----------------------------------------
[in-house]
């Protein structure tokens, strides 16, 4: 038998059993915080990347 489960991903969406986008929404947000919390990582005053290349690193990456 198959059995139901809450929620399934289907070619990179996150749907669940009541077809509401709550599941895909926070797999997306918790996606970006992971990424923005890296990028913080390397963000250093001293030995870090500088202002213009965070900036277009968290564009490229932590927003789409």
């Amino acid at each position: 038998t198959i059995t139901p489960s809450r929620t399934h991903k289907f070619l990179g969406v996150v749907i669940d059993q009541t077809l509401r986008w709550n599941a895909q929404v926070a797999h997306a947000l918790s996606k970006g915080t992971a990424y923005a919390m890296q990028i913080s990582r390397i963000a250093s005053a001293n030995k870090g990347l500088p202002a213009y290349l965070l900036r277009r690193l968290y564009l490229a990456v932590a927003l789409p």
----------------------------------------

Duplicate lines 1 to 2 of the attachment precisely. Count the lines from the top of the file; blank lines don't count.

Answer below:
[in-house]
């Protein structure tokens, strides 16, 4: 038998059993915080990347 489960991903969406986008929404947000919390990582005053290349690193990456 198959059995139901809450929620399934289907070619990179996150749907669940009541077809509401709550599941895909926070797999997306918790996606970006992971990424923005890296990028913080390397963000250093001293030995870090500088202002213009965070900036277009968290564009490229932590927003789409």